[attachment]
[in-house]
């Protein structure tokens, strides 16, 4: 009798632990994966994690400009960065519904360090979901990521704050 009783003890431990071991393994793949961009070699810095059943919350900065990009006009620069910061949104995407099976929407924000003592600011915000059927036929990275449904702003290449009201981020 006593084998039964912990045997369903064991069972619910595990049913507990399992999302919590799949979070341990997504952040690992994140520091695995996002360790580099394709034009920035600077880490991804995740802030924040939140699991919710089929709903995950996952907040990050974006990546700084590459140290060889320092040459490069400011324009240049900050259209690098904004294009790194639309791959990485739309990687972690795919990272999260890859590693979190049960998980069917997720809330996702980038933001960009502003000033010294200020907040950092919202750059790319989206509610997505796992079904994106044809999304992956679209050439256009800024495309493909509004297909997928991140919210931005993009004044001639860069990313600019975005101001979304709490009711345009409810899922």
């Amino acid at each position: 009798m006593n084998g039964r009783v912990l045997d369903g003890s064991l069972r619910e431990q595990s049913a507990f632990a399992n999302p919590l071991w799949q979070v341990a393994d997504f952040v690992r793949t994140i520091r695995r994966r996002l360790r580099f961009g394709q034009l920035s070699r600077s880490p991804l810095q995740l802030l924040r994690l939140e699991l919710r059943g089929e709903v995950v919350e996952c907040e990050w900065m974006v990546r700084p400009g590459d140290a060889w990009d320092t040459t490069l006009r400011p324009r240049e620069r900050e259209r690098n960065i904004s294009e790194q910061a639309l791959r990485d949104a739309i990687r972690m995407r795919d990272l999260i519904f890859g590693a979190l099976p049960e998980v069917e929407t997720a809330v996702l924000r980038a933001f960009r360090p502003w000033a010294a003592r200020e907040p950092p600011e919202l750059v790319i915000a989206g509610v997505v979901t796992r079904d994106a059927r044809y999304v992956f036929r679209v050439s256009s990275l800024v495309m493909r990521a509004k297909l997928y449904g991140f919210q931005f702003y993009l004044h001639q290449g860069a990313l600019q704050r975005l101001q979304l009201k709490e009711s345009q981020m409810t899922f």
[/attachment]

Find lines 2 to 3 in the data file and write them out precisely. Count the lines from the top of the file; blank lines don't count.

């Protein structure tokens, strides 16, 4: 009798632990994966994690400009960065519904360090979901990521704050 009783003890431990071991393994793949961009070699810095059943919350900065990009006009620069910061949104995407099976929407924000003592600011915000059927036929990275449904702003290449009201981020 006593084998039964912990045997369903064991069972619910595990049913507990399992999302919590799949979070341990997504952040690992994140520091695995996002360790580099394709034009920035600077880490991804995740802030924040939140699991919710089929709903995950996952907040990050974006990546700084590459140290060889320092040459490069400011324009240049900050259209690098904004294009790194639309791959990485739309990687972690795919990272999260890859590693979190049960998980069917997720809330996702980038933001960009502003000033010294200020907040950092919202750059790319989206509610997505796992079904994106044809999304992956679209050439256009800024495309493909509004297909997928991140919210931005993009004044001639860069990313600019975005101001979304709490009711345009409810899922």
């Amino acid at each position: 009798m006593n084998g039964r009783v912990l045997d369903g003890s064991l069972r619910e431990q595990s049913a507990f632990a399992n999302p919590l071991w799949q979070v341990a393994d997504f952040v690992r793949t994140i520091r695995r994966r996002l360790r580099f961009g394709q034009l920035s070699r600077s880490p991804l810095q995740l802030l924040r994690l939140e699991l919710r059943g089929e709903v995950v919350e996952c907040e990050w900065m974006v990546r700084p400009g590459d140290a060889w990009d320092t040459t490069l006009r400011p324009r240049e620069r900050e259209r690098n960065i904004s294009e790194q910061a639309l791959r990485d949104a739309i990687r972690m995407r795919d990272l999260i519904f890859g590693a979190l099976p049960e998980v069917e929407t997720a809330v996702l924000r980038a933001f960009r360090p502003w000033a010294a003592r200020e907040p950092p600011e919202l750059v790319i915000a989206g509610v997505v979901t796992r079904d994106a059927r044809y999304v992956f036929r679209v050439s256009s990275l800024v495309m493909r990521a509004k297909l997928y449904g991140f919210q931005f702003y993009l004044h001639q290449g860069a990313l600019q704050r975005l101001q979304l009201k709490e009711s345009q981020m409810t899922f």